Coffeepot Cleaner- Many coffee pot cleaners such as Brew Rite don’t actually list their ingredients, but do suggest that you rinse out your coffee carafe with three full carafes of water before using again, which makes me nervous. Remove coffee & tea stains from your glass coffee or teapot-The pot should be at room temperature before cleaning. Mix 4 teaspoons salt, one tablespoon water and one cup of crushed ice in pot. Swirl until clean and rinse.
Silver Polish-Good Housekeeping recommends Weiman Royal Sterling Silver Polish, as their top choice for cleaning silver flatware, silver trays etc. The MSDS sheet lists the main chemical as Triisopropanolamine which EWG rates as a moderate health concern, due to its irritant properties to skin, eyes and lungs. Opt for this simple version instead: Silver Cleaner/Polish: To start, line the bottom of a sink with aluminum foil and lay your tarnished silver on top. Top with a mixture of 4 cups of hot water with a tablespoon of salt and a cup of baking soda. Allow to sit for 20-30 minutes. For any tarnish that remains, make a paste of soda and salt and polish with a soft cloth and rinse clean. (4,5)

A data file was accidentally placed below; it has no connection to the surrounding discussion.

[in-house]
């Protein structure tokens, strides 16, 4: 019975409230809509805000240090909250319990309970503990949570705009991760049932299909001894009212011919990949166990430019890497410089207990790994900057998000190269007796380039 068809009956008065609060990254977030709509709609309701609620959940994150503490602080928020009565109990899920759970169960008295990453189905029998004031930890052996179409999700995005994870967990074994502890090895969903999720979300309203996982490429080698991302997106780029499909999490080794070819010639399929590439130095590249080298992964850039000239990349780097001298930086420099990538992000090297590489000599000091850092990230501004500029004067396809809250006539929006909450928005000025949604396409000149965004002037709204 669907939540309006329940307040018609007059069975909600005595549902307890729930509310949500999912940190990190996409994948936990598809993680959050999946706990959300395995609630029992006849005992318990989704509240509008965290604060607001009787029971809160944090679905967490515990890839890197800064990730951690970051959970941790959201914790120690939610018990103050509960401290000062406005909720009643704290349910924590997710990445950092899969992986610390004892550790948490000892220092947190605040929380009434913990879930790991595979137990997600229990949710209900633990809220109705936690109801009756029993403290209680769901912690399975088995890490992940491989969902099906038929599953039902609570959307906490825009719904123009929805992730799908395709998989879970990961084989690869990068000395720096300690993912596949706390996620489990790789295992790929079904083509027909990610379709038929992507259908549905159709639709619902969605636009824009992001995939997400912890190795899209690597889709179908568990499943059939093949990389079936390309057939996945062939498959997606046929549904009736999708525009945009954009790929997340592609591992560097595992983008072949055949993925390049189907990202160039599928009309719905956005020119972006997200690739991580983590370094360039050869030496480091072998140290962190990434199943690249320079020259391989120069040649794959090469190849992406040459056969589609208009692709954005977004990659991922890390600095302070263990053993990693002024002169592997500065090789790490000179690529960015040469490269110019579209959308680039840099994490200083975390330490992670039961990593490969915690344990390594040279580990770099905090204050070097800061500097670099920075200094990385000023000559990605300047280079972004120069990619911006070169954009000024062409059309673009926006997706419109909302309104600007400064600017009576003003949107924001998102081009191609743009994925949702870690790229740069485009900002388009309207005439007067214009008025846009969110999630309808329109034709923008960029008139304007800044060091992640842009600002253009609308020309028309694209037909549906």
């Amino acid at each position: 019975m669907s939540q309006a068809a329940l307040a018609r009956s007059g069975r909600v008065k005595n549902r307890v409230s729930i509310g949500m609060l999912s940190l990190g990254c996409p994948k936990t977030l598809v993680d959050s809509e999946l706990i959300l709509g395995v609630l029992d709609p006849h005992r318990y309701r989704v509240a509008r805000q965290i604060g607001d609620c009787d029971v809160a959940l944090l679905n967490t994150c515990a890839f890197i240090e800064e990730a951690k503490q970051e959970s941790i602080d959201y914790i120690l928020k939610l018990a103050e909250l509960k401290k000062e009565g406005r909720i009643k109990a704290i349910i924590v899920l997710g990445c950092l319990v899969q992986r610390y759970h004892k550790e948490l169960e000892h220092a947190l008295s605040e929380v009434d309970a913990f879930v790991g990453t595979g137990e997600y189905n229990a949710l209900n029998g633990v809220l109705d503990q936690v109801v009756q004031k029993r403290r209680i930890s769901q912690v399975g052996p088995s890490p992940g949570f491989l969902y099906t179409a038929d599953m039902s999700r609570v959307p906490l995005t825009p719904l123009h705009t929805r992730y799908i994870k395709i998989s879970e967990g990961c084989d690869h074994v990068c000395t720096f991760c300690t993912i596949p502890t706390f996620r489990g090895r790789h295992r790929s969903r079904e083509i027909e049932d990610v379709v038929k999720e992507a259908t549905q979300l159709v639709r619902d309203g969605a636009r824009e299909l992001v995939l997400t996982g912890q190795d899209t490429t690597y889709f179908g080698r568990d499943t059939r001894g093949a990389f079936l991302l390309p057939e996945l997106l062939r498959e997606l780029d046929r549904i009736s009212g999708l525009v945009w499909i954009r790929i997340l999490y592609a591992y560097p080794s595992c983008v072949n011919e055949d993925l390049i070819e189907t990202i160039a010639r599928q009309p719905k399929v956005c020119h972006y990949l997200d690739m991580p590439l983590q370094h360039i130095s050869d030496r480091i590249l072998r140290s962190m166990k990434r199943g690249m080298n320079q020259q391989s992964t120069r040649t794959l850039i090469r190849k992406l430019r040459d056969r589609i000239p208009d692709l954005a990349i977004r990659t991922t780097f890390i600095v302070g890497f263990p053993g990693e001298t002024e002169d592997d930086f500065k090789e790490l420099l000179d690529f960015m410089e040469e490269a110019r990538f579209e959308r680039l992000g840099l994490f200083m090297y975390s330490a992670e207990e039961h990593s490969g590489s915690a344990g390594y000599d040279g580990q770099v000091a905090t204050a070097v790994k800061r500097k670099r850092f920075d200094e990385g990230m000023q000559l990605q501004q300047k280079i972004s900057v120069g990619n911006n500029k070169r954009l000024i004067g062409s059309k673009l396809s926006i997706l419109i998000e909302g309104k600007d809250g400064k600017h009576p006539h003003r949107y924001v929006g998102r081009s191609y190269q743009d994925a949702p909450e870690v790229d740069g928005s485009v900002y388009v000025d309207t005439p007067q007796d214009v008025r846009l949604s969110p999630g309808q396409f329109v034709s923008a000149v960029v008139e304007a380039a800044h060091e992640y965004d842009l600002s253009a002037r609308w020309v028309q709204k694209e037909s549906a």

Pre-soaking stains-Bleach is sometimes used to remove stains in clothes. However, bleach exposure can cause irritation in the eyes, mouth, lungs and on skin. Individuals with asthma or other breathing problems are particularly susceptible. In addition, if it comes in contact with the skin, it can burn human tissue. Rather than pre-treating with bleach or detergents remove yellow underarm stain with simple salt. Simply dissolve 4 tablespoons salt in 1 quart of hot water. Sponge the garment with the solution until the stain disappears. (6)
Fabric softener–Fabric softener is laden with fragrance and chemicals that are hazardous to your health. New jeans are often stiff, the easiest way to soften a new pair of jeans is to add a half cup of salt and wash with your regular detergent. In addition, adding ½ cup of baking soda OR ½ cup of vinegar to the wash will soften your regular clothes. (7)
Around the yard
Weed killer–Round up contains glyphosate which the World Health Organization has listed as possibly carcinogenic. There are numerous other links to kidney disease, and cancer, as well as being 125 times more toxic than regulators admit. Avoid the cancer-causing toxins and opt for homemade weed killers instead. There are numerous recipes for making homemade weed killers. (8, 9, 10, 11)
Recipe 1: Add 4 Cups of white vinegar and ¼ cup salt mix and pour into your sprayer. Don’t spray on your lawn. This is used carefully around plants or liberally in areas that are weed only.
Recipe 2: Mix one cup of rock salt to a gallon of water. Allow the salt to dissolve. Spray on weeds. The salt prevents the plants from being able to absorb moisture and they will brown and die within a few days.